Friday, August 15, 2008

Disneyland - Carnation Plaza Gardens - A Lament


But never forgotten.

Carnation Plaza Gardens at the northwest corner of the Hub was a great food service location throughout its history.

Now its famous band shell sits alone, the food is gone and Plaza Gardens has become a walk-through area (leading to the Plaza Zocalo and Frontierland).

Sure, there are still some tables over there (and some red and white umbrellas), but why? Guests who come to enjoy the entertainers in the band shell have no place to grab a hot dog, fries, an ice cream or a drink (absent a trek down Main Street or into Frontierland).

Plaza Gardens has special meaning to an old sweeper, since I would walk through this area every day on the way to Custodial Control---Day Custodial's main office. There was a door to the back area just to the left of the food service location pictured above. I think it's still there, actually, but I'd have to go back and check during my next visit to be sure. Anyway, I purchased many a Coke and a cup of coffee on my way past Plaza Gardens while heading for my assigned area. The bussers and food service people in this area were familiar faces.

Inexplicably, Plaza Gardens has been stripped down to only its famous stage and canopy. I imagine this was for "traffic flow" purposes, since the West Side of the Park is devastated nightly by the Fantasmic show (so perfectly themed to FRONTIERLAND!) and an additional means of egress is necessary to help funnel the hordes trying to escape New Orleans Square and Frontierland after the show lets out. A traffic tunnel has been carved out and the former Casa de Fritos location was greatly expanded---both of which occupy the area where Custodial Control's little offices were located.

Sure, the traffic moves more smoothly now. Sure, the bathrooms are bigger and better than they used to be. Sure, there are a lot less french fries on the ground.

But I must admit to an emptiness inside when I stray through this area today. It is similar to the feeling I get when I walk past the Aladdin travesty that was once the Tahitian Terrace. Or hear Tarzan's jungle call as I struggle through the crowd in front of what was once the Swiss Family's treehouse.

Maybe you know this feeling. If you are a long-time Disneylander, I'll bet you do.

You know, it is that bilious feeling when you get to the end of Main Street and make a right turn into what used to be the open, flower-filled entrance to Tomorrowland and instead you collide into rust-colored jutting rocks and a mangled version of what used to be the Rocket Jets. And you think, "Who in the hell thought that taking the Rocket Jets down from their tower in the center of Tomorrowland and moving them to Main Street (in FRONT OF the Peoplemover tracks) would be a good idea???!!"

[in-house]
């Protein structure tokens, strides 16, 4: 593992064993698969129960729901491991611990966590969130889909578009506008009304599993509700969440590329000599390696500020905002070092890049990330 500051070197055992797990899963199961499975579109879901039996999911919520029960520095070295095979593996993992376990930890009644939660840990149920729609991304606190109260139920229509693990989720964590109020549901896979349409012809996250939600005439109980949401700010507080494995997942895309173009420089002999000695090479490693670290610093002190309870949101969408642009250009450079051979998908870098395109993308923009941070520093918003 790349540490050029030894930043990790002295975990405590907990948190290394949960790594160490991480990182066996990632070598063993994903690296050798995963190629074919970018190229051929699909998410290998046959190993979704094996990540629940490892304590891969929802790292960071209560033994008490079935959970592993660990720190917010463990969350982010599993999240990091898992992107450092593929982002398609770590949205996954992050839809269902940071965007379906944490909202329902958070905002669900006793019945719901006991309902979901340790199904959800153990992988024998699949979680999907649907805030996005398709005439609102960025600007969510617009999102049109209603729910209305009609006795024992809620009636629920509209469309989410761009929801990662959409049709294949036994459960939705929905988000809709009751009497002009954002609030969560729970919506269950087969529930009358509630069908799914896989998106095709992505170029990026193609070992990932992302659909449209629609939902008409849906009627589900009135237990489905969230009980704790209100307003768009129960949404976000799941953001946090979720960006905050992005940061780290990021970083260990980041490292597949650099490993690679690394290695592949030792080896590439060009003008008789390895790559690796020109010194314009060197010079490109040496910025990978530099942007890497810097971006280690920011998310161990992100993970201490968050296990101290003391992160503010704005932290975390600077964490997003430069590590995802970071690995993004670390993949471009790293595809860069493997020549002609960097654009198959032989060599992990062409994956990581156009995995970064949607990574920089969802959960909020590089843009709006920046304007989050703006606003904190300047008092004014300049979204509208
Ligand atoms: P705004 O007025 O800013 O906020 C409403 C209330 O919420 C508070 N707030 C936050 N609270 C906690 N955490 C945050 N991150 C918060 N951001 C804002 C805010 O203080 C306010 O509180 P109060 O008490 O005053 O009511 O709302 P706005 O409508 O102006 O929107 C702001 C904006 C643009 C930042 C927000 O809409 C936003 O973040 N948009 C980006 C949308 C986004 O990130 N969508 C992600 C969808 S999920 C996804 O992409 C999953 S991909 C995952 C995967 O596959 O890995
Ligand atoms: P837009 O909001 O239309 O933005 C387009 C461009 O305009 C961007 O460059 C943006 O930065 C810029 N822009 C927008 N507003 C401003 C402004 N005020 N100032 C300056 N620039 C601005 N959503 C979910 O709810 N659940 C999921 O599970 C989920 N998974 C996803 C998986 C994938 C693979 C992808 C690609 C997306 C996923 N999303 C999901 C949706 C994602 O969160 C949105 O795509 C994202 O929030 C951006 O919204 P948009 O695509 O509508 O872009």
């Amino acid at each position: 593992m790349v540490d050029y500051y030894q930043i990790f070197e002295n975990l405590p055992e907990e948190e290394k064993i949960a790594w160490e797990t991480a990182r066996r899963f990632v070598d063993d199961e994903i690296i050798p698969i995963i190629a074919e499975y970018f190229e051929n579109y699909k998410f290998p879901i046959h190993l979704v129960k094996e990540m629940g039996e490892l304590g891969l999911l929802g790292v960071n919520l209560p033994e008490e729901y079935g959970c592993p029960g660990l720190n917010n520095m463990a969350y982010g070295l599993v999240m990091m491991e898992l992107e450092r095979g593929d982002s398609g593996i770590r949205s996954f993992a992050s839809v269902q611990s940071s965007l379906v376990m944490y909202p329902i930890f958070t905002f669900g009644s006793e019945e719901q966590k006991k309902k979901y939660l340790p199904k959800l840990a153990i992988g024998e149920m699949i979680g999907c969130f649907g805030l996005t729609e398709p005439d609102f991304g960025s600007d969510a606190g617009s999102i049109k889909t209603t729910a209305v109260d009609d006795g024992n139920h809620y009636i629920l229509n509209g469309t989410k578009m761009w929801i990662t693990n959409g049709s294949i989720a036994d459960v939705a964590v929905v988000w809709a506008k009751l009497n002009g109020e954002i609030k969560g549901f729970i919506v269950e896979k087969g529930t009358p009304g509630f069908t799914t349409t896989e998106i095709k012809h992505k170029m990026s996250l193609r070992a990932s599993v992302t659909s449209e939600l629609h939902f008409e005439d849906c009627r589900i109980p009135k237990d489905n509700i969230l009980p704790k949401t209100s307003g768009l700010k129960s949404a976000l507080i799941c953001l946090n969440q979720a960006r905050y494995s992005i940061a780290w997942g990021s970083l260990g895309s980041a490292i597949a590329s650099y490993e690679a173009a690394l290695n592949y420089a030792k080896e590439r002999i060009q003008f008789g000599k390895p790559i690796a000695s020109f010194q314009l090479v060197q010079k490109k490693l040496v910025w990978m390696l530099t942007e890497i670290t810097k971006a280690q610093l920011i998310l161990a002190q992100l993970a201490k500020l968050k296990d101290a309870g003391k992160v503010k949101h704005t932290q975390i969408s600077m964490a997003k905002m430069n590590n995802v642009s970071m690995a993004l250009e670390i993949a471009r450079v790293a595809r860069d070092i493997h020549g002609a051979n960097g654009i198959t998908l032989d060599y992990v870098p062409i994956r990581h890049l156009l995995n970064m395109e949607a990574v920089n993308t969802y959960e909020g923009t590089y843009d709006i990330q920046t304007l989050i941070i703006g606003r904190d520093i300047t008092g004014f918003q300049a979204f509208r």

Or that feeling when you search in vain for Circlevision 360 or glance skyward in Fantasyland for the colorful cars of the Skyway.

It is how you feel when you see that Mission to Mars has become a foul-smelling, poorly air-conditioned Pizza Planet.

It is the difference between the disaster of Light Magic (and all its funky lighting fixtures that have now clogged both sides of the skyline on the path leading to It's a Small World) and the unbridled warmth and joy of The Main Street Electrical Parade.

It is Winnie the Pooh taking over Bear Country and cruelly hanging Max, Buff and Melvin, now forever motionless on the wall, as a testament to the coup.

It is Great Moments With Mr. Lincoln becoming A Few Moments With Mr. (Steve) Martin.

It is Toontown.

It is Jack Sparrow.

It is Jack Skellington.

It is a rotting Keel Boat.

It is a Festival of Fools.

It is Chevron taking over the Autopia (pull out some pictures of the old attraction's vehicles and layout and compare them to what is there today).

It is Innoventions instead of America Sings.

It is the People Mover traded out for Rocket Rods.

It is the empty waters of the Motor Boat Cruise.

It is the Hungry Bear Restaurant looking kinda lonesome and out of place in Critter Country.

It is what brought you the (thankfully) temporary pastel paint job on the facade of It's a Small World and what may be behind whatever they are doing to that attraction as we speak! Poor Mary Blair!

It is Cascade Mound instead of Cascade Peak.

It is knowing that the proud Columbia and Big Thunder Mountain Railroad somehow once became lethal.

If you do not know the feeling, consider yourself fortunate.

If you do, you have company.

Of course, the Park remains magical and always will.

I always expected it to grow and add new things, but never at the expense of what it means to be truly Disneyland.

I think the new regime might finally be getting the picture. The re-opening of the walk through attraction in Sleeping Beauty's Castle is one of many steps recently taken back toward the core of Disneyland. The Subs, after all, are back. And the Park is immaculately clean as of late.

Here's to every step in the right direction! And a fond farewell to many things and places that are no more. Adieu.